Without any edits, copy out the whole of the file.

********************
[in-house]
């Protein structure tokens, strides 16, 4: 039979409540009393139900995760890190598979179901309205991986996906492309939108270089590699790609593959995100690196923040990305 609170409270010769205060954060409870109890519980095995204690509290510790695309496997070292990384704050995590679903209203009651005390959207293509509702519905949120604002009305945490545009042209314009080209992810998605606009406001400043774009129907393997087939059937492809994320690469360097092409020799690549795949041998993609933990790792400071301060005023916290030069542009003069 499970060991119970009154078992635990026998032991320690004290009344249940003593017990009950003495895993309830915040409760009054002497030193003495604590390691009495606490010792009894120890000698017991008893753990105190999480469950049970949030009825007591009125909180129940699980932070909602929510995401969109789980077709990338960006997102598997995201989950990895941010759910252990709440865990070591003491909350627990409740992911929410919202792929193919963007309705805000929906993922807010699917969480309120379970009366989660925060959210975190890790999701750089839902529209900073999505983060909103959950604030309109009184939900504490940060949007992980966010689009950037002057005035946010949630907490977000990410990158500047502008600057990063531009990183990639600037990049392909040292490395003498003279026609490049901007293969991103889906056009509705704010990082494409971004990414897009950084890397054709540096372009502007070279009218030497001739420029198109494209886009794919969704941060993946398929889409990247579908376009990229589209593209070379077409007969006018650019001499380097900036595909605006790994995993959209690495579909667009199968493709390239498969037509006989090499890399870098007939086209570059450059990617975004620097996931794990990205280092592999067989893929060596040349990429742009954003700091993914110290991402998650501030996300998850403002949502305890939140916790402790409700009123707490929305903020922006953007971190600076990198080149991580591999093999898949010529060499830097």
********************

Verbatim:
[in-house]
């Protein structure tokens, strides 16, 4: 039979409540009393139900995760890190598979179901309205991986996906492309939108270089590699790609593959995100690196923040990305 609170409270010769205060954060409870109890519980095995204690509290510790695309496997070292990384704050995590679903209203009651005390959207293509509702519905949120604002009305945490545009042209314009080209992810998605606009406001400043774009129907393997087939059937492809994320690469360097092409020799690549795949041998993609933990790792400071301060005023916290030069542009003069 499970060991119970009154078992635990026998032991320690004290009344249940003593017990009950003495895993309830915040409760009054002497030193003495604590390691009495606490010792009894120890000698017991008893753990105190999480469950049970949030009825007591009125909180129940699980932070909602929510995401969109789980077709990338960006997102598997995201989950990895941010759910252990709440865990070591003491909350627990409740992911929410919202792929193919963007309705805000929906993922807010699917969480309120379970009366989660925060959210975190890790999701750089839902529209900073999505983060909103959950604030309109009184939900504490940060949007992980966010689009950037002057005035946010949630907490977000990410990158500047502008600057990063531009990183990639600037990049392909040292490395003498003279026609490049901007293969991103889906056009509705704010990082494409971004990414897009950084890397054709540096372009502007070279009218030497001739420029198109494209886009794919969704941060993946398929889409990247579908376009990229589209593209070379077409007969006018650019001499380097900036595909605006790994995993959209690495579909667009199968493709390239498969037509006989090499890399870098007939086209570059450059990617975004620097996931794990990205280092592999067989893929060596040349990429742009954003700091993914110290991402998650501030996300998850403002949502305890939140916790402790409700009123707490929305903020922006953007971190600076990198080149991580591999093999898949010529060499830097």